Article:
West and Central Africa COVID-19 Digest

Situation Report


Ensuring continuation of humanitarian access as COVID-related movement restrictions are tightened

  • First case: 19 March 2020

  • Total cases: 726 (as of 29 May 2020)

  • Total deaths: 65

  • Schools: Closed

  • Borders/flights: All borders closed.

  • Containment measures: Chadian authorities have adopted containment measures, including passenger flight suspension (starting in March 19 until April 25), closure of borders with CAR and Sudan, quarantine for nationals returning from high risk countries, closure of shops and stores (excluding basic goods), shortened banking working hours, cancellation of events and gatherings of more than 50 people, closure of worship places as well as schools and universities.

Situation: As of 29 May, Chad reports 726 confirmed cases in 10 provinces (N’Djamena, Ouaddaï, Lac, Logone Oriental, Wadi-Fira, Moyen-Chari, Logone occidental, Batha, Kanem, Mayo Kebbi-Est) and 65 deaths. A total of 8,335 people have been placed in quarantine since the beginning of the pandemic, 6,681 of them have been released after a 14-day observation period. COVID-19-related mortality rate in Chad has reached 9,9%, one of the highest in the world. There is considerable delay in testing and results as well as a shortage of tests which are only applied to people with clear symptoms. This impacts the statistics and may explain this high mortality rate. Health sources report that test machines have been out of order for days. The new health crisis management committee (CGCS) set up this week by the President started a complete reorganization of the government structures for the response to the health crisis. A number of high-profile government officials, including the head of the now-disbanded structure previously responsible for managing the response to the epidemic, have tested positive for COVID-19.  Such cases within a number of Ministries, affecting decision-makers, has a direct impact on the coordination and delivery of the national response and the interaction with this by humanitarian partners.

Following the measures taken by the government to limit the movement of people between the capital and regional urban centres, certain activities were disrupted as a result of the inconsistent application of the measures in some provinces, leading to challenges for humanitarian staff to move outside urban centres, including N’Djamena. In principle, the central government remains keen to support and maintain humanitarian action. The current measures do not apply to the movement of humanitarian materials, including trucks and vehicles carrying the essential equipment for the pursuit of humanitarian activities. Movements of partner vehicles within Ndjamena and provincial towns is allowed. UNHAS internal flights have also been able to continue. To mitigate the challenges in some areas, discussions have been underway with the authorities with a view to obtaining a general waiver for the staff of humanitarian partners to ensure the continuity of the COVID and non-COVID response. Humanitarian partners reaffirmed their will to respect the measures taken by the government to break the virus’ chain of transmission. In this spirit, it has been proposed to the government to authorize a limited number of vehicles belonging to the United Nations and INGOs to have official authorization for more general movement within the framework of critical programmes, particularly in the following areas: health emergency; distribution of nutritional inputs and food; water, hygiene and sanitation and shelter programmes; and vaccination campaign.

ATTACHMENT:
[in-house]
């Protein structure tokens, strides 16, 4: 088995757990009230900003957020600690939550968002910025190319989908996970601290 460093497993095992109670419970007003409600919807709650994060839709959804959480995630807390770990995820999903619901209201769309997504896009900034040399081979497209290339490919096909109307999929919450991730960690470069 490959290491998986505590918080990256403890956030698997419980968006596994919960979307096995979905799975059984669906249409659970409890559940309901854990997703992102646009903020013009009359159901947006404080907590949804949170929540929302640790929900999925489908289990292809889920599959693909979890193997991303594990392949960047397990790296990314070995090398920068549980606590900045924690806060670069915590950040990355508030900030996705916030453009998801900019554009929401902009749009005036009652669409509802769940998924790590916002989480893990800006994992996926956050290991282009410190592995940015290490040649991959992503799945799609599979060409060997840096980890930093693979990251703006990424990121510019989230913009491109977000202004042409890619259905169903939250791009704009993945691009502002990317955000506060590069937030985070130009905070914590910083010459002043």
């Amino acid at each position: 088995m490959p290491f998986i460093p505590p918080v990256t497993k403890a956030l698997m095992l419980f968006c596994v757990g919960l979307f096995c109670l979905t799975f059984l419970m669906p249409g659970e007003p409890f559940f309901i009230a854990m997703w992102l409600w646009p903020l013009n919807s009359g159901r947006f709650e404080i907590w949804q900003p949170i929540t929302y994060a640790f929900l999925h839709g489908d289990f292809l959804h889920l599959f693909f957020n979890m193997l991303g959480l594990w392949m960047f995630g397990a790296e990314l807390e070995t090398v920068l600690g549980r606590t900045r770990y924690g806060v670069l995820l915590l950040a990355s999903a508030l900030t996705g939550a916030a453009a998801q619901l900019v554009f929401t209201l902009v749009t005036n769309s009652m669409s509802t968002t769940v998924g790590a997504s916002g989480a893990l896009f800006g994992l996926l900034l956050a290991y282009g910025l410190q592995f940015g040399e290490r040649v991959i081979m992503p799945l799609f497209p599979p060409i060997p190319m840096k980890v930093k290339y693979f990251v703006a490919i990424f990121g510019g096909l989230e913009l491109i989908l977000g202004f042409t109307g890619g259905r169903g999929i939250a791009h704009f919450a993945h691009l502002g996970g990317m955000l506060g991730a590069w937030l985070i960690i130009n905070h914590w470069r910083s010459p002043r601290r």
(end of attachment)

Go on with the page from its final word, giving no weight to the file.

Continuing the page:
The health status of the population is a major concern, particularly among the oldest population, people with underlying conditions and women whose access to health services remains dependent on social and cultural norms. There is widespread malaria and an ongoing measles epidemic. Vaccinations are impacted by restrictions on movement and large gatherings. Major challenges pertain to limited, poorly equipped and under-staffed health facilities, even in the capital.

Chad anticipates significant deterioration in nutritional status as it is the lean season. The closure of schools impacts on both essential education and nutritional support for 3 million children. Containment measures have significantly restricted the protection space and exacerbated the vulnerabilities of forcibly displaced persons.

In the context of the relocation exercise, humanitarian partners have worked closely with local authorities on COVID-19 prevention measures. A more extensive campaign for administrative, traditional and military authorities is now underway. Since the notification of a first confirmed case on 1 May, a total of only two cases of COVID-19 have been confirmed in Lac province, while 573 persons have been quarantined there. 


An inter-ministerial management committee meets daily to monitor developments. 16 community teams have been deployed in N'Djamena province to sensitize the population on prevention measures. Radio spots are broadcast in local languages on 17 local radio stations in the 10 major urban centres. In the meantime, UN agencies and international NGOs are working closely with WHO and the Ministry to accelerate and help deliver the response. MSF-France, for example, is currently finalising an agreement with the Ministry of Public Health so its staff can provide epidemiologic monitoring, health and hygiene promotion, and treat COVID-19 cases in public health centres in N’Djamena and other areas.  MSF-F is already an essential partner for Government in other direct health interventions, such as measles vaccination and treatment.  Chad’s Government is now implementing progressively stricter measures to reduce population movement, and thus curtail transmission between N’Djamena and other urban centres.  The use of masks is now required in all public spaces until further notic